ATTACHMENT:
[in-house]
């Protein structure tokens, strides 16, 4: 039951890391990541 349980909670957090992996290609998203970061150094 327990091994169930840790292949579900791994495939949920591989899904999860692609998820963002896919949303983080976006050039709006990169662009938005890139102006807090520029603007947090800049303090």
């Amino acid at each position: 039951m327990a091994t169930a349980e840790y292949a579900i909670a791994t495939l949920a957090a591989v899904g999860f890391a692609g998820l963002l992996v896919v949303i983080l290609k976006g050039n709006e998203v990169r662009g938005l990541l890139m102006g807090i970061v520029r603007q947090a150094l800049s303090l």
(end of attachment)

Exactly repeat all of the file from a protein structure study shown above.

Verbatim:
[in-house]
């Protein structure tokens, strides 16, 4: 039951890391990541 349980909670957090992996290609998203970061150094 327990091994169930840790292949579900791994495939949920591989899904999860692609998820963002896919949303983080976006050039709006990169662009938005890139102006807090520029603007947090800049303090």
């Amino acid at each position: 039951m327990a091994t169930a349980e840790y292949a579900i909670a791994t495939l949920a957090a591989v899904g999860f890391a692609g998820l963002l992996v896919v949303i983080l290609k976006g050039n709006e998203v990169r662009g938005l990541l890139m102006g807090i970061v520029r603007q947090a150094l800049s303090l």